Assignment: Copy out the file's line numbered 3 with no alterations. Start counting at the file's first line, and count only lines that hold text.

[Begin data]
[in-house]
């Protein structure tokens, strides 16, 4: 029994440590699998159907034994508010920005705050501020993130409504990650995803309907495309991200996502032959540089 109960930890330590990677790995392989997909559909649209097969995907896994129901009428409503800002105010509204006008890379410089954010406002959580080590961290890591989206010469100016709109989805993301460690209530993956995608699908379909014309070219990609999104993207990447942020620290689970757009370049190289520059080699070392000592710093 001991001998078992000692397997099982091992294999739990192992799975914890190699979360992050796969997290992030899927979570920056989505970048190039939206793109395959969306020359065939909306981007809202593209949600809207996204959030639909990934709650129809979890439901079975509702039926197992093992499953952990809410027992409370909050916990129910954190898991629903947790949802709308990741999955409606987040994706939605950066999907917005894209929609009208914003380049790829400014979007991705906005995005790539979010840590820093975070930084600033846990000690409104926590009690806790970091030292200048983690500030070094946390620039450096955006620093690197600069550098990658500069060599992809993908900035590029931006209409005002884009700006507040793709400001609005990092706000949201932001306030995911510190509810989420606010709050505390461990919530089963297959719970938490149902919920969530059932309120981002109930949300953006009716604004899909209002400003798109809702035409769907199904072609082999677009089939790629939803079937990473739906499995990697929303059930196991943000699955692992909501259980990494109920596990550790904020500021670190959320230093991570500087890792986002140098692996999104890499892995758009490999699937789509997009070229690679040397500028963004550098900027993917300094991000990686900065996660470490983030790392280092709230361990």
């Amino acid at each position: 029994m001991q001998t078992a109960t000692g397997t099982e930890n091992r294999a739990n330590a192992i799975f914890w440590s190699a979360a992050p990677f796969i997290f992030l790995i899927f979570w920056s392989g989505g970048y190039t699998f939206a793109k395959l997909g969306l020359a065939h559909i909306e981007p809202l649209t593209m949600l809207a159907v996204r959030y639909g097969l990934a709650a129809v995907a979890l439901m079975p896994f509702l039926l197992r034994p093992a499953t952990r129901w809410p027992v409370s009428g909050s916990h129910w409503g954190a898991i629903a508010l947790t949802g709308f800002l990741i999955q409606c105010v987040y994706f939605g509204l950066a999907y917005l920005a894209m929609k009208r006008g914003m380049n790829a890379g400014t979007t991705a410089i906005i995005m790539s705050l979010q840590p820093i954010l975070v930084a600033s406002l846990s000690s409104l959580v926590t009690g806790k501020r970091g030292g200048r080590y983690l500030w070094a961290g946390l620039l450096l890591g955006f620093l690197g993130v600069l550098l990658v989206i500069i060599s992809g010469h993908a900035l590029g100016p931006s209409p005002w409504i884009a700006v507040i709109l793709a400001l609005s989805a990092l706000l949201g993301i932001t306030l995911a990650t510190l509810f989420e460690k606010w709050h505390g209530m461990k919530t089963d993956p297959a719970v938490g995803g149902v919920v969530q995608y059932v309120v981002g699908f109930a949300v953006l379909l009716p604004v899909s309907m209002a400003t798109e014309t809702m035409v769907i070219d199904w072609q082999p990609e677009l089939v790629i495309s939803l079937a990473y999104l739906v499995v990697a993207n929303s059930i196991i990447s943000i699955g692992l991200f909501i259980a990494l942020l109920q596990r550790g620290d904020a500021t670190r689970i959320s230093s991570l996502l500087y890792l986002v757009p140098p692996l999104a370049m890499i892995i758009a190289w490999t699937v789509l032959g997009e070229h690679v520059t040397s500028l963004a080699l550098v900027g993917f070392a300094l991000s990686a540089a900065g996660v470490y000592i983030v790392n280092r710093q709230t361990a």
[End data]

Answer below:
């Amino acid at each position: 029994m001991q001998t078992a109960t000692g397997t099982e930890n091992r294999a739990n330590a192992i799975f914890w440590s190699a979360a992050p990677f796969i997290f992030l790995i899927f979570w920056s392989g989505g970048y190039t699998f939206a793109k395959l997909g969306l020359a065939h559909i909306e981007p809202l649209t593209m949600l809207a159907v996204r959030y639909g097969l990934a709650a129809v995907a979890l439901m079975p896994f509702l039926l197992r034994p093992a499953t952990r129901w809410p027992v409370s009428g909050s916990h129910w409503g954190a898991i629903a508010l947790t949802g709308f800002l990741i999955q409606c105010v987040y994706f939605g509204l950066a999907y917005l920005a894209m929609k009208r006008g914003m380049n790829a890379g400014t979007t991705a410089i906005i995005m790539s705050l979010q840590p820093i954010l975070v930084a600033s406002l846990s000690s409104l959580v926590t009690g806790k501020r970091g030292g200048r080590y983690l500030w070094a961290g946390l620039l450096l890591g955006f620093l690197g993130v600069l550098l990658v989206i500069i060599s992809g010469h993908a900035l590029g100016p931006s209409p005002w409504i884009a700006v507040i709109l793709a400001l609005s989805a990092l706000l949201g993301i932001t306030l995911a990650t510190l509810f989420e460690k606010w709050h505390g209530m461990k919530t089963d993956p297959a719970v938490g995803g149902v919920v969530q995608y059932v309120v981002g699908f109930a949300v953006l379909l009716p604004v899909s309907m209002a400003t798109e014309t809702m035409v769907i070219d199904w072609q082999p990609e677009l089939v790629i495309s939803l079937a990473y999104l739906v499995v990697a993207n929303s059930i196991i990447s943000i699955g692992l991200f909501i259980a990494l942020l109920q596990r550790g620290d904020a500021t670190r689970i959320s230093s991570l996502l500087y890792l986002v757009p140098p692996l999104a370049m890499i892995i758009a190289w490999t699937v789509l032959g997009e070229h690679v520059t040397s500028l963004a080699l550098v900027g993917f070392a300094l991000s990686a540089a900065g996660v470490y000592i983030v790392n280092r710093q709230t361990a």